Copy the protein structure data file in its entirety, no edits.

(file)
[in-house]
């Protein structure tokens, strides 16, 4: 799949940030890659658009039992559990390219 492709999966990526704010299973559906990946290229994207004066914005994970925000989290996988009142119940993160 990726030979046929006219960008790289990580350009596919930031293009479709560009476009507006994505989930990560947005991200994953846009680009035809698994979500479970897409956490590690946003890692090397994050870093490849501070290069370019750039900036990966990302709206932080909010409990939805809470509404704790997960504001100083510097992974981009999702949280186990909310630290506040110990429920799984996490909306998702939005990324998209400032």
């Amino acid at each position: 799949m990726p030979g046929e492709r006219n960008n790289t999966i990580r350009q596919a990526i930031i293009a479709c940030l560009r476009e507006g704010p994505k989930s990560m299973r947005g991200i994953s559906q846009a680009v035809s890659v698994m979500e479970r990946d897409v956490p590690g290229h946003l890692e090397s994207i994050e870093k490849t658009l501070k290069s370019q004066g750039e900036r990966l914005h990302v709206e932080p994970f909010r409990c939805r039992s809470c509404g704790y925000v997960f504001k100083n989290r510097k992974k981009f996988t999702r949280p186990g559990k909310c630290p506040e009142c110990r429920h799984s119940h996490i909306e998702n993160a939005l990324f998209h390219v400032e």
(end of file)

[in-house]
């Protein structure tokens, strides 16, 4: 799949940030890659658009039992559990390219 492709999966990526704010299973559906990946290229994207004066914005994970925000989290996988009142119940993160 990726030979046929006219960008790289990580350009596919930031293009479709560009476009507006994505989930990560947005991200994953846009680009035809698994979500479970897409956490590690946003890692090397994050870093490849501070290069370019750039900036990966990302709206932080909010409990939805809470509404704790997960504001100083510097992974981009999702949280186990909310630290506040110990429920799984996490909306998702939005990324998209400032």
């Amino acid at each position: 799949m990726p030979g046929e492709r006219n960008n790289t999966i990580r350009q596919a990526i930031i293009a479709c940030l560009r476009e507006g704010p994505k989930s990560m299973r947005g991200i994953s559906q846009a680009v035809s890659v698994m979500e479970r990946d897409v956490p590690g290229h946003l890692e090397s994207i994050e870093k490849t658009l501070k290069s370019q004066g750039e900036r990966l914005h990302v709206e932080p994970f909010r409990c939805r039992s809470c509404g704790y925000v997960f504001k100083n989290r510097k992974k981009f996988t999702r949280p186990g559990k909310c630290p506040e009142c110990r429920h799984s119940h996490i909306e998702n993160a939005l990324f998209h390219v400032e």